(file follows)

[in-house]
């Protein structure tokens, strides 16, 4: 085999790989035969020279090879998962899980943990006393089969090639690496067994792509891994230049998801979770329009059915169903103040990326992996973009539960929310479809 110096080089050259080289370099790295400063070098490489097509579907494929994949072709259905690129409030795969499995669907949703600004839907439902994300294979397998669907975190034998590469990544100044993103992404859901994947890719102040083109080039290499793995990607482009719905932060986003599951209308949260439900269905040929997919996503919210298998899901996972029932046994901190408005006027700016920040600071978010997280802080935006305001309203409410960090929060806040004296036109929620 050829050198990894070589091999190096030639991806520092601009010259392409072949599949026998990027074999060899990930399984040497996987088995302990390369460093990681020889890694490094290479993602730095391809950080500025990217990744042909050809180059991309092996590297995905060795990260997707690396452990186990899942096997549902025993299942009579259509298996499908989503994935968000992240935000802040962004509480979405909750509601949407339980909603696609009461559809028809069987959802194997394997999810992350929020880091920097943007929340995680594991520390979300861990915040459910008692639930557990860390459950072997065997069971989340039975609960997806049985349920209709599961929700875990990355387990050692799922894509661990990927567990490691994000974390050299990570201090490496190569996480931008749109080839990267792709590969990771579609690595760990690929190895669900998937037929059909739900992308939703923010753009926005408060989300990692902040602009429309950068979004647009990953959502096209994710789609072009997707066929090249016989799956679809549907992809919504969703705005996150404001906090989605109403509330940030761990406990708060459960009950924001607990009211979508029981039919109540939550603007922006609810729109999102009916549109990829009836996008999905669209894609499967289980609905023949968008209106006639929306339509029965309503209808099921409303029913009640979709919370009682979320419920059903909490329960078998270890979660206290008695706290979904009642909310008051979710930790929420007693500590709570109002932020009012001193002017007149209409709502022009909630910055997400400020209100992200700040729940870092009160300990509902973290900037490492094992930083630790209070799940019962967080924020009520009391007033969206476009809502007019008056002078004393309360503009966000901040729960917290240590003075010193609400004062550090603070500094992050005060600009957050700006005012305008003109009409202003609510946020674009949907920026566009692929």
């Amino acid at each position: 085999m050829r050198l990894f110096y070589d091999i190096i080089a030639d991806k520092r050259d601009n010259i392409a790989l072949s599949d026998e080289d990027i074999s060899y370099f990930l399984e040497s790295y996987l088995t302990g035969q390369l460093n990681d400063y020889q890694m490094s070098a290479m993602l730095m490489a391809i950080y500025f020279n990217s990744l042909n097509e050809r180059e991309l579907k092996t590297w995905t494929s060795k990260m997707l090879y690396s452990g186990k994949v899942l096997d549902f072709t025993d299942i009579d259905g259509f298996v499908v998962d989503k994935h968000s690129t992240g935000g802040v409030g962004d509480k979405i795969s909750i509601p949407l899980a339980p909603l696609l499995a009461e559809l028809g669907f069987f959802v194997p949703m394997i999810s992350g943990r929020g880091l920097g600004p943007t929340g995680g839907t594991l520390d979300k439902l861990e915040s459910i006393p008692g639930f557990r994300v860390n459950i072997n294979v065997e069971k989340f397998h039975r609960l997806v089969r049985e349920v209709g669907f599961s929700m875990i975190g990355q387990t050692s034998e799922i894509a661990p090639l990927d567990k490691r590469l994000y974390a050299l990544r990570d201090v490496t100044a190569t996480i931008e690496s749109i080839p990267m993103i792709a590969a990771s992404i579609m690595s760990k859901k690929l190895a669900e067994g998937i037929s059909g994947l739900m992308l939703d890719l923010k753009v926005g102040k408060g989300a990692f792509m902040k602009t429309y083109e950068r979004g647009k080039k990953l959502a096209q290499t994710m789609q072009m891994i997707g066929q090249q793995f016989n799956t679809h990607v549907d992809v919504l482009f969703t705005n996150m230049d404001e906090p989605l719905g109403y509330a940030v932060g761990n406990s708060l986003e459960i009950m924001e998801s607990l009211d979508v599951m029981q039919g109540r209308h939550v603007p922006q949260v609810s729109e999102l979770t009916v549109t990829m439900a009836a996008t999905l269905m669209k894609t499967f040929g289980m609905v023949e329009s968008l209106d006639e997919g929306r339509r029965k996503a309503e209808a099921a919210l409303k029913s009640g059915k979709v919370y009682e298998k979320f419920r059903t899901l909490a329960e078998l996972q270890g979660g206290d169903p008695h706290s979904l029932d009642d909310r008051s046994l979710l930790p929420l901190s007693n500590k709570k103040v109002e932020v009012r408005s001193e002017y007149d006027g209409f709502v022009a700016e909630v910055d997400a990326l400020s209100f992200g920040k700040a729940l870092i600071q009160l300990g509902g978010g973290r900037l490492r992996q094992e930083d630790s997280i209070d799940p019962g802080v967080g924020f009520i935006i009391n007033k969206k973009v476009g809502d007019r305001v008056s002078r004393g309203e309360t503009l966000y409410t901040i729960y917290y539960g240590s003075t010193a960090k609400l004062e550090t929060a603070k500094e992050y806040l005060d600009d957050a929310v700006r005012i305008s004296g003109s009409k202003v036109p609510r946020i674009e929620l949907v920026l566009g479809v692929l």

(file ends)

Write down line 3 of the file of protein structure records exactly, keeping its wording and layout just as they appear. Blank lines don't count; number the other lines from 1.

């Amino acid at each position: 085999m050829r050198l990894f110096y070589d091999i190096i080089a030639d991806k520092r050259d601009n010259i392409a790989l072949s599949d026998e080289d990027i074999s060899y370099f990930l399984e040497s790295y996987l088995t302990g035969q390369l460093n990681d400063y020889q890694m490094s070098a290479m993602l730095m490489a391809i950080y500025f020279n990217s990744l042909n097509e050809r180059e991309l579907k092996t590297w995905t494929s060795k990260m997707l090879y690396s452990g186990k994949v899942l096997d549902f072709t025993d299942i009579d259905g259509f298996v499908v998962d989503k994935h968000s690129t992240g935000g802040v409030g962004d509480k979405i795969s909750i509601p949407l899980a339980p909603l696609l499995a009461e559809l028809g669907f069987f959802v194997p949703m394997i999810s992350g943990r929020g880091l920097g600004p943007t929340g995680g839907t594991l520390d979300k439902l861990e915040s459910i006393p008692g639930f557990r994300v860390n459950i072997n294979v065997e069971k989340f397998h039975r609960l997806v089969r049985e349920v209709g669907f599961s929700m875990i975190g990355q387990t050692s034998e799922i894509a661990p090639l990927d567990k490691r590469l994000y974390a050299l990544r990570d201090v490496t100044a190569t996480i931008e690496s749109i080839p990267m993103i792709a590969a990771s992404i579609m690595s760990k859901k690929l190895a669900e067994g998937i037929s059909g994947l739900m992308l939703d890719l923010k753009v926005g102040k408060g989300a990692f792509m902040k602009t429309y083109e950068r979004g647009k080039k990953l959502a096209q290499t994710m789609q072009m891994i997707g066929q090249q793995f016989n799956t679809h990607v549907d992809v919504l482009f969703t705005n996150m230049d404001e906090p989605l719905g109403y509330a940030v932060g761990n406990s708060l986003e459960i009950m924001e998801s607990l009211d979508v599951m029981q039919g109540r209308h939550v603007p922006q949260v609810s729109e999102l979770t009916v549109t990829m439900a009836a996008t999905l269905m669209k894609t499967f040929g289980m609905v023949e329009s968008l209106d006639e997919g929306r339509r029965k996503a309503e209808a099921a919210l409303k029913s009640g059915k979709v919370y009682e298998k979320f419920r059903t899901l909490a329960e078998l996972q270890g979660g206290d169903p008695h706290s979904l029932d009642d909310r008051s046994l979710l930790p929420l901190s007693n500590k709570k103040v109002e932020v009012r408005s001193e002017y007149d006027g209409f709502v022009a700016e909630v910055d997400a990326l400020s209100f992200g920040k700040a729940l870092i600071q009160l300990g509902g978010g973290r900037l490492r992996q094992e930083d630790s997280i209070d799940p019962g802080v967080g924020f009520i935006i009391n007033k969206k973009v476009g809502d007019r305001v008056s002078r004393g309203e309360t503009l966000y409410t901040i729960y917290y539960g240590s003075t010193a960090k609400l004062e550090t929060a603070k500094e992050y806040l005060d600009d957050a929310v700006r005012i305008s004296g003109s009409k202003v036109p609510r946020i674009e929620l949907v920026l566009g479809v692929l």